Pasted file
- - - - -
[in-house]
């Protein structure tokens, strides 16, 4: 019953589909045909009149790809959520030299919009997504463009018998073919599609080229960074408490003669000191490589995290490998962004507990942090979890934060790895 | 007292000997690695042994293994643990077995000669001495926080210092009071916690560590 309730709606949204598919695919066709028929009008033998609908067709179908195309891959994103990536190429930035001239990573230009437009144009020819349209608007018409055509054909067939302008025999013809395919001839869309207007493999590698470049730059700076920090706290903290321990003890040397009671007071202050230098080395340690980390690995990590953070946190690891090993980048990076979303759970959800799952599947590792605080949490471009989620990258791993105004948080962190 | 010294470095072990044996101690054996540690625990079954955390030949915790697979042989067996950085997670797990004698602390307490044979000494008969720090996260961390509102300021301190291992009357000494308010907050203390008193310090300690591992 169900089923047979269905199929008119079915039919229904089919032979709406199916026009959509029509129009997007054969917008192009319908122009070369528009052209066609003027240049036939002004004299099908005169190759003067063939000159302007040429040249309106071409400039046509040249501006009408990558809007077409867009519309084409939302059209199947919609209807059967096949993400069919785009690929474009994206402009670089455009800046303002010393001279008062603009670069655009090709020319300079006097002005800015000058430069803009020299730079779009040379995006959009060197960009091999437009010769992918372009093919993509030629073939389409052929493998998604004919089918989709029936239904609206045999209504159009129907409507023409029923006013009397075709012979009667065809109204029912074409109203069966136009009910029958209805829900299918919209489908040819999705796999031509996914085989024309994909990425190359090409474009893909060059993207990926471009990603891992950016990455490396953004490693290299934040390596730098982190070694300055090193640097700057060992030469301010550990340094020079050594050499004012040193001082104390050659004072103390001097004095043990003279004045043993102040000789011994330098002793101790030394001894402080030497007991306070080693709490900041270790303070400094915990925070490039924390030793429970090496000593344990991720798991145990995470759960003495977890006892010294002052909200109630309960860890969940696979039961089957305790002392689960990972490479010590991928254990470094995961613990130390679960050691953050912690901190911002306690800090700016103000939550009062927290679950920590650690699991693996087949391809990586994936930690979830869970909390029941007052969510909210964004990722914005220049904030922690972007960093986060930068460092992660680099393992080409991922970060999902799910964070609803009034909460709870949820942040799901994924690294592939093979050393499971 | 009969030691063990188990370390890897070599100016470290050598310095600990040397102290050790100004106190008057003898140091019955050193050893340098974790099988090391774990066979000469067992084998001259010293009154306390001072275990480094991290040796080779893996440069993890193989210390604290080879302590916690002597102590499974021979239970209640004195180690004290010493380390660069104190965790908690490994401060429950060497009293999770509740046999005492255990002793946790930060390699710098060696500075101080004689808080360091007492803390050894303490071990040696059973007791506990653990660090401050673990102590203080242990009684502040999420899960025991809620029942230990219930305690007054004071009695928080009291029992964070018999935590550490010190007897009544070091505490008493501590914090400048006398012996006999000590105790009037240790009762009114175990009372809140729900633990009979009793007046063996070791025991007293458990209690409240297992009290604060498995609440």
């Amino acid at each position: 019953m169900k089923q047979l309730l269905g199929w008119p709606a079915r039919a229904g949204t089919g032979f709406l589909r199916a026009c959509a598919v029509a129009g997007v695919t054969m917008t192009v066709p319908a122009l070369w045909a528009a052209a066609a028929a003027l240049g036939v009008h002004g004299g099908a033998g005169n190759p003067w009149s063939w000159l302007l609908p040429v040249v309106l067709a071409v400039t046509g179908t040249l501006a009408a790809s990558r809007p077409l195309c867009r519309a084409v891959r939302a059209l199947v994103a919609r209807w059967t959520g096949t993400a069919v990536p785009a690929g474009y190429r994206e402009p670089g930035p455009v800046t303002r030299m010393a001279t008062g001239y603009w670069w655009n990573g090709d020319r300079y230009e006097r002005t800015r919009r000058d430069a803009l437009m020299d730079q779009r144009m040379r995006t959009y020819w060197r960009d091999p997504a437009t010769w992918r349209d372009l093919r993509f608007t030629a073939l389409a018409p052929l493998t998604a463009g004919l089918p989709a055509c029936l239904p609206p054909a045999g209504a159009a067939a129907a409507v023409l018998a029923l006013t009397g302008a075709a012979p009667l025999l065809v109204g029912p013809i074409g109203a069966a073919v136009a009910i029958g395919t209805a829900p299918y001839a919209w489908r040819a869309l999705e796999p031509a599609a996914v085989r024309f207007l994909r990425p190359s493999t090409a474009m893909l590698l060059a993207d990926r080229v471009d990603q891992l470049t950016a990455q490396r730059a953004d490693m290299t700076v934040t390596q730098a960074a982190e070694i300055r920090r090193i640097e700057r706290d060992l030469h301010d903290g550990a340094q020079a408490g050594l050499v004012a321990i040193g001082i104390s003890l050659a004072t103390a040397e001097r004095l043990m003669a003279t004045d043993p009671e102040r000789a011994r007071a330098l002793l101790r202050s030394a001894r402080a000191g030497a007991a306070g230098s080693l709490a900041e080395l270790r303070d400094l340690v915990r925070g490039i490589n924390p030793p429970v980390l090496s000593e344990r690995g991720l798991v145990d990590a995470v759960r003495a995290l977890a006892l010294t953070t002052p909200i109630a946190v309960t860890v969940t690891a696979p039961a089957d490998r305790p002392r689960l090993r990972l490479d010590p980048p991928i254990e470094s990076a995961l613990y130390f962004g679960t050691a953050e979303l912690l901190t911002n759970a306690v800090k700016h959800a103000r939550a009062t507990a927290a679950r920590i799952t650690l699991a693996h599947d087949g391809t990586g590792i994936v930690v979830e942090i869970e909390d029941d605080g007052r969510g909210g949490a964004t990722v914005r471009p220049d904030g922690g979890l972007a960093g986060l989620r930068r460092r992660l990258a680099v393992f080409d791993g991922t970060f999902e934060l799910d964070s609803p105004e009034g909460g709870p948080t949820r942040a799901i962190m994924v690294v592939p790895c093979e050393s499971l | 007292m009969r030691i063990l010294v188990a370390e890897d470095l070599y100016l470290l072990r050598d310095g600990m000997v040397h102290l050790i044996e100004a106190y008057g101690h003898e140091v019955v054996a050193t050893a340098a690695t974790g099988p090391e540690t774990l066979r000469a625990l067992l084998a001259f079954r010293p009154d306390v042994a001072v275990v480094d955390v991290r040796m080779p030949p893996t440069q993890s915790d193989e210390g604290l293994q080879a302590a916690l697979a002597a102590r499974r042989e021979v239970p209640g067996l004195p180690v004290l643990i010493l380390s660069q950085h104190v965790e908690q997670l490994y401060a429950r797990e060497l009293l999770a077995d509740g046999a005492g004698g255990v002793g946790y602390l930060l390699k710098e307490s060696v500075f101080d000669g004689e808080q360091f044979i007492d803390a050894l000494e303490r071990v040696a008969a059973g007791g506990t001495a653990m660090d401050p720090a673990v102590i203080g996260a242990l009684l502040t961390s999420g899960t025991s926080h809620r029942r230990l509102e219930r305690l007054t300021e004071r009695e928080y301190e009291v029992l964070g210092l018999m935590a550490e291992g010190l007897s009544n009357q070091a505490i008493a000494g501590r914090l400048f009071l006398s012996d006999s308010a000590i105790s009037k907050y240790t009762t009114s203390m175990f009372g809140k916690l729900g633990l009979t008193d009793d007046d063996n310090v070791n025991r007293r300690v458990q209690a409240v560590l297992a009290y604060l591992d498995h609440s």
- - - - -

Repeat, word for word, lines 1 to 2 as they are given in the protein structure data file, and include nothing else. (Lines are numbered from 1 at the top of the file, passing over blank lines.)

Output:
[in-house]
């Protein structure tokens, strides 16, 4: 019953589909045909009149790809959520030299919009997504463009018998073919599609080229960074408490003669000191490589995290490998962004507990942090979890934060790895 | 007292000997690695042994293994643990077995000669001495926080210092009071916690560590 309730709606949204598919695919066709028929009008033998609908067709179908195309891959994103990536190429930035001239990573230009437009144009020819349209608007018409055509054909067939302008025999013809395919001839869309207007493999590698470049730059700076920090706290903290321990003890040397009671007071202050230098080395340690980390690995990590953070946190690891090993980048990076979303759970959800799952599947590792605080949490471009989620990258791993105004948080962190 | 010294470095072990044996101690054996540690625990079954955390030949915790697979042989067996950085997670797990004698602390307490044979000494008969720090996260961390509102300021301190291992009357000494308010907050203390008193310090300690591992 169900089923047979269905199929008119079915039919229904089919032979709406199916026009959509029509129009997007054969917008192009319908122009070369528009052209066609003027240049036939002004004299099908005169190759003067063939000159302007040429040249309106071409400039046509040249501006009408990558809007077409867009519309084409939302059209199947919609209807059967096949993400069919785009690929474009994206402009670089455009800046303002010393001279008062603009670069655009090709020319300079006097002005800015000058430069803009020299730079779009040379995006959009060197960009091999437009010769992918372009093919993509030629073939389409052929493998998604004919089918989709029936239904609206045999209504159009129907409507023409029923006013009397075709012979009667065809109204029912074409109203069966136009009910029958209805829900299918919209489908040819999705796999031509996914085989024309994909990425190359090409474009893909060059993207990926471009990603891992950016990455490396953004490693290299934040390596730098982190070694300055090193640097700057060992030469301010550990340094020079050594050499004012040193001082104390050659004072103390001097004095043990003279004045043993102040000789011994330098002793101790030394001894402080030497007991306070080693709490900041270790303070400094915990925070490039924390030793429970090496000593344990991720798991145990995470759960003495977890006892010294002052909200109630309960860890969940696979039961089957305790002392689960990972490479010590991928254990470094995961613990130390679960050691953050912690901190911002306690800090700016103000939550009062927290679950920590650690699991693996087949391809990586994936930690979830869970909390029941007052969510909210964004990722914005220049904030922690972007960093986060930068460092992660680099393992080409991922970060999902799910964070609803009034909460709870949820942040799901994924690294592939093979050393499971 | 009969030691063990188990370390890897070599100016470290050598310095600990040397102290050790100004106190008057003898140091019955050193050893340098974790099988090391774990066979000469067992084998001259010293009154306390001072275990480094991290040796080779893996440069993890193989210390604290080879302590916690002597102590499974021979239970209640004195180690004290010493380390660069104190965790908690490994401060429950060497009293999770509740046999005492255990002793946790930060390699710098060696500075101080004689808080360091007492803390050894303490071990040696059973007791506990653990660090401050673990102590203080242990009684502040999420899960025991809620029942230990219930305690007054004071009695928080009291029992964070018999935590550490010190007897009544070091505490008493501590914090400048006398012996006999000590105790009037240790009762009114175990009372809140729900633990009979009793007046063996070791025991007293458990209690409240297992009290604060498995609440």